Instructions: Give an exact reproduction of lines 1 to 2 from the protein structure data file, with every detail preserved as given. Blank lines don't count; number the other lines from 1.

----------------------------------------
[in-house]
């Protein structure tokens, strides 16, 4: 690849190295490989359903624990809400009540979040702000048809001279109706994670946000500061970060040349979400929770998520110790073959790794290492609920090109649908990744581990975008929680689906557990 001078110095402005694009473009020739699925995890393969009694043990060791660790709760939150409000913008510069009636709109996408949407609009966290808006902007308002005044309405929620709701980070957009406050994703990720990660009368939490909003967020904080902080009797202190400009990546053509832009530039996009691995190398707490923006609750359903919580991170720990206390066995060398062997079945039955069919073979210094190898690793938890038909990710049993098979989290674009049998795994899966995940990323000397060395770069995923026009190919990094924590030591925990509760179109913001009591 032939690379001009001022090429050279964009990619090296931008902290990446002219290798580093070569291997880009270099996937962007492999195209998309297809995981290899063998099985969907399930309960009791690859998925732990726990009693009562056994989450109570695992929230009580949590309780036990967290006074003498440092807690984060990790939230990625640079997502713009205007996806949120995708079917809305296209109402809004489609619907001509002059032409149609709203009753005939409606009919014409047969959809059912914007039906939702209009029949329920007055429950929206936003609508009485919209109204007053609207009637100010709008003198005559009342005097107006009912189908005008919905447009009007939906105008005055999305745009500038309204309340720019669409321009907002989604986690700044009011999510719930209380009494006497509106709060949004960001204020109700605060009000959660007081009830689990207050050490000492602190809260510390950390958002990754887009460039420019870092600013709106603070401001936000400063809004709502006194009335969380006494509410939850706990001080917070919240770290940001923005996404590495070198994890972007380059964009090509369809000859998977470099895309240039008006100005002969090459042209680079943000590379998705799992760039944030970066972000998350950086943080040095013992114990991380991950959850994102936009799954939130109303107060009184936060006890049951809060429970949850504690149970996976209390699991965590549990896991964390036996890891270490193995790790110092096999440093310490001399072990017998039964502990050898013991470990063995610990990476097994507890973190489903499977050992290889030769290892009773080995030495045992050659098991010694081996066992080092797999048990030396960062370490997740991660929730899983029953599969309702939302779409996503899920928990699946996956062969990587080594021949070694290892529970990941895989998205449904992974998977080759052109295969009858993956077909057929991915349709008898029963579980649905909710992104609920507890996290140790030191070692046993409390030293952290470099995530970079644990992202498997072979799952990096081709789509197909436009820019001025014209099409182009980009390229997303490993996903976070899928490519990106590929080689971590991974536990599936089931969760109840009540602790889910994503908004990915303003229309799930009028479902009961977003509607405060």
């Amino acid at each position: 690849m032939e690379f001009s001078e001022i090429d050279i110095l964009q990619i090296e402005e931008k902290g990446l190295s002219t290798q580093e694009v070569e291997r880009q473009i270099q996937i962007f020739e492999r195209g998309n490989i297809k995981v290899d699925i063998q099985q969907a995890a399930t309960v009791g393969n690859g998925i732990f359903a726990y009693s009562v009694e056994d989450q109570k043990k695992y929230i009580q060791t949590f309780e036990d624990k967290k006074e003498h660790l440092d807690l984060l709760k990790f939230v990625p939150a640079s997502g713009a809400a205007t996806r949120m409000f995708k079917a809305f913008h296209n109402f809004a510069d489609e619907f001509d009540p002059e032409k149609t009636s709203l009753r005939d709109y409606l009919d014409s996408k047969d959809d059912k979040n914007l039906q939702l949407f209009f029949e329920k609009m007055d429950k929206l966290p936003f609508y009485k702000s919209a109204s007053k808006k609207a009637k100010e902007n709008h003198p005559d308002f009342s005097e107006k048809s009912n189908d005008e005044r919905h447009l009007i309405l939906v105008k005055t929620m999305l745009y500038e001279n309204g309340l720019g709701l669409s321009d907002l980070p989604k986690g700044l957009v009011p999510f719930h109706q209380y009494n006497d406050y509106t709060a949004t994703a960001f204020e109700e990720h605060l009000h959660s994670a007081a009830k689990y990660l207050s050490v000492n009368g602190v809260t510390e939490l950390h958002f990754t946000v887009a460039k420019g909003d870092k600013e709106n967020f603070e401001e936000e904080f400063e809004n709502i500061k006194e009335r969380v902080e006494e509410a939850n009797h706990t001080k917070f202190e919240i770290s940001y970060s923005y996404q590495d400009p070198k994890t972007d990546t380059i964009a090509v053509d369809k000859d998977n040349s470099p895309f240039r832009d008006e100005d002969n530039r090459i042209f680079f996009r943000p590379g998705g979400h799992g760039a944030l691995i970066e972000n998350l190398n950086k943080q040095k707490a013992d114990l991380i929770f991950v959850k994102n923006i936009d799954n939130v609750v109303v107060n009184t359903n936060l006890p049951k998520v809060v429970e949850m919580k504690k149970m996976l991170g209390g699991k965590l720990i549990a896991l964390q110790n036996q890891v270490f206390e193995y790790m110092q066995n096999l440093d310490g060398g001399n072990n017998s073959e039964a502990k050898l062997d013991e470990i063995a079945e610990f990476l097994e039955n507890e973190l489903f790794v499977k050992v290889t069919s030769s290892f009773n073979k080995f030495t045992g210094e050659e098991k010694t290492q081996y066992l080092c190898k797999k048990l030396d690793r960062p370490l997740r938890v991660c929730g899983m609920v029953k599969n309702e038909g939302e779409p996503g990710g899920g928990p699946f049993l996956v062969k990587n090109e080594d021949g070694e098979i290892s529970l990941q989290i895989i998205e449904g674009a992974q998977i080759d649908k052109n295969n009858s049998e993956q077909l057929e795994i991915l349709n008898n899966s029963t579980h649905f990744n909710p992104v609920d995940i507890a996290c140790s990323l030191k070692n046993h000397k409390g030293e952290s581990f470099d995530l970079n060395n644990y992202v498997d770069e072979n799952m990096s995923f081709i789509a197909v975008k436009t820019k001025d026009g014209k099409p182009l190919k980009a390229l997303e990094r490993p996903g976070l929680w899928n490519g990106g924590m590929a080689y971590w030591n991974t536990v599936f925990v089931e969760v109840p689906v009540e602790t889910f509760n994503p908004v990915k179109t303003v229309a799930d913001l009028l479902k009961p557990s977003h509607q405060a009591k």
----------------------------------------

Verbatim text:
[in-house]
């Protein structure tokens, strides 16, 4: 690849190295490989359903624990809400009540979040702000048809001279109706994670946000500061970060040349979400929770998520110790073959790794290492609920090109649908990744581990975008929680689906557990 001078110095402005694009473009020739699925995890393969009694043990060791660790709760939150409000913008510069009636709109996408949407609009966290808006902007308002005044309405929620709701980070957009406050994703990720990660009368939490909003967020904080902080009797202190400009990546053509832009530039996009691995190398707490923006609750359903919580991170720990206390066995060398062997079945039955069919073979210094190898690793938890038909990710049993098979989290674009049998795994899966995940990323000397060395770069995923026009190919990094924590030591925990509760179109913001009591 032939690379001009001022090429050279964009990619090296931008902290990446002219290798580093070569291997880009270099996937962007492999195209998309297809995981290899063998099985969907399930309960009791690859998925732990726990009693009562056994989450109570695992929230009580949590309780036990967290006074003498440092807690984060990790939230990625640079997502713009205007996806949120995708079917809305296209109402809004489609619907001509002059032409149609709203009753005939409606009919014409047969959809059912914007039906939702209009029949329920007055429950929206936003609508009485919209109204007053609207009637100010709008003198005559009342005097107006009912189908005008919905447009009007939906105008005055999305745009500038309204309340720019669409321009907002989604986690700044009011999510719930209380009494006497509106709060949004960001204020109700605060009000959660007081009830689990207050050490000492602190809260510390950390958002990754887009460039420019870092600013709106603070401001936000400063809004709502006194009335969380006494509410939850706990001080917070919240770290940001923005996404590495070198994890972007380059964009090509369809000859998977470099895309240039008006100005002969090459042209680079943000590379998705799992760039944030970066972000998350950086943080040095013992114990991380991950959850994102936009799954939130109303107060009184936060006890049951809060429970949850504690149970996976209390699991965590549990896991964390036996890891270490193995790790110092096999440093310490001399072990017998039964502990050898013991470990063995610990990476097994507890973190489903499977050992290889030769290892009773080995030495045992050659098991010694081996066992080092797999048990030396960062370490997740991660929730899983029953599969309702939302779409996503899920928990699946996956062969990587080594021949070694290892529970990941895989998205449904992974998977080759052109295969009858993956077909057929991915349709008898029963579980649905909710992104609920507890996290140790030191070692046993409390030293952290470099995530970079644990992202498997072979799952990096081709789509197909436009820019001025014209099409182009980009390229997303490993996903976070899928490519990106590929080689971590991974536990599936089931969760109840009540602790889910994503908004990915303003229309799930009028479902009961977003509607405060």